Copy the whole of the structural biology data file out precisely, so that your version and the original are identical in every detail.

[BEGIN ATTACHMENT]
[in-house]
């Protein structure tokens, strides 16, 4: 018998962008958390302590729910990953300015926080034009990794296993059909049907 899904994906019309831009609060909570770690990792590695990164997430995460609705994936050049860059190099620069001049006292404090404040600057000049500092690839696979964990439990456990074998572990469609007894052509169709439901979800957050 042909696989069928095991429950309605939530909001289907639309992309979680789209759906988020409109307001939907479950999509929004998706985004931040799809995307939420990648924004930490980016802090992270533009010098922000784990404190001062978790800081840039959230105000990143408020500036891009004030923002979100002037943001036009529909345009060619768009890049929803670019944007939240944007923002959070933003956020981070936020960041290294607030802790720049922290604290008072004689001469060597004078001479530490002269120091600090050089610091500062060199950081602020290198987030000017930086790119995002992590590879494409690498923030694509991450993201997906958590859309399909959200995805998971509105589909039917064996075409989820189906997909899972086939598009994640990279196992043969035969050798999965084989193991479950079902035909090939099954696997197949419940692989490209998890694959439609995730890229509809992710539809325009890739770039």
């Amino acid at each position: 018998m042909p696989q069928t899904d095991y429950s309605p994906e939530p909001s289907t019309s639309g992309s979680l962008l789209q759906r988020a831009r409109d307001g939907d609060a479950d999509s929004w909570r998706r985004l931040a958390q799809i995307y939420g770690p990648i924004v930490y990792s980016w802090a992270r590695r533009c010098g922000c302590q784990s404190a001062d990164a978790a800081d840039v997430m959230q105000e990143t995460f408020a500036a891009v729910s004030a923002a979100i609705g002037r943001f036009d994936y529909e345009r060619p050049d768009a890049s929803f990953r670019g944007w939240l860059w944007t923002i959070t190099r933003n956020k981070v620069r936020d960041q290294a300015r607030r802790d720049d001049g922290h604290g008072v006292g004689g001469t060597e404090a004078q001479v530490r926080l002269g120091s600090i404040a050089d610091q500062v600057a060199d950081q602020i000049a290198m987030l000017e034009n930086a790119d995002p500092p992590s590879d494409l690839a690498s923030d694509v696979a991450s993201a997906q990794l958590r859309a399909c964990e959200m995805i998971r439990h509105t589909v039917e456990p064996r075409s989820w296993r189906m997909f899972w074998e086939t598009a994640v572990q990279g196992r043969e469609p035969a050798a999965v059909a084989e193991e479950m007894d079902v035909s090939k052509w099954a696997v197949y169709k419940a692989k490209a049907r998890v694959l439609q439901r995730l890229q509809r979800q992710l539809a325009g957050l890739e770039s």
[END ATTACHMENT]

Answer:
[in-house]
């Protein structure tokens, strides 16, 4: 018998962008958390302590729910990953300015926080034009990794296993059909049907 899904994906019309831009609060909570770690990792590695990164997430995460609705994936050049860059190099620069001049006292404090404040600057000049500092690839696979964990439990456990074998572990469609007894052509169709439901979800957050 042909696989069928095991429950309605939530909001289907639309992309979680789209759906988020409109307001939907479950999509929004998706985004931040799809995307939420990648924004930490980016802090992270533009010098922000784990404190001062978790800081840039959230105000990143408020500036891009004030923002979100002037943001036009529909345009060619768009890049929803670019944007939240944007923002959070933003956020981070936020960041290294607030802790720049922290604290008072004689001469060597004078001479530490002269120091600090050089610091500062060199950081602020290198987030000017930086790119995002992590590879494409690498923030694509991450993201997906958590859309399909959200995805998971509105589909039917064996075409989820189906997909899972086939598009994640990279196992043969035969050798999965084989193991479950079902035909090939099954696997197949419940692989490209998890694959439609995730890229509809992710539809325009890739770039």
């Amino acid at each position: 018998m042909p696989q069928t899904d095991y429950s309605p994906e939530p909001s289907t019309s639309g992309s979680l962008l789209q759906r988020a831009r409109d307001g939907d609060a479950d999509s929004w909570r998706r985004l931040a958390q799809i995307y939420g770690p990648i924004v930490y990792s980016w802090a992270r590695r533009c010098g922000c302590q784990s404190a001062d990164a978790a800081d840039v997430m959230q105000e990143t995460f408020a500036a891009v729910s004030a923002a979100i609705g002037r943001f036009d994936y529909e345009r060619p050049d768009a890049s929803f990953r670019g944007w939240l860059w944007t923002i959070t190099r933003n956020k981070v620069r936020d960041q290294a300015r607030r802790d720049d001049g922290h604290g008072v006292g004689g001469t060597e404090a004078q001479v530490r926080l002269g120091s600090i404040a050089d610091q500062v600057a060199d950081q602020i000049a290198m987030l000017e034009n930086a790119d995002p500092p992590s590879d494409l690839a690498s923030d694509v696979a991450s993201a997906q990794l958590r859309a399909c964990e959200m995805i998971r439990h509105t589909v039917e456990p064996r075409s989820w296993r189906m997909f899972w074998e086939t598009a994640v572990q990279g196992r043969e469609p035969a050798a999965v059909a084989e193991e479950m007894d079902v035909s090939k052509w099954a696997v197949y169709k419940a692989k490209a049907r998890v694959l439609q439901r995730l890229q509809r979800q992710l539809a325009g957050l890739e770039s």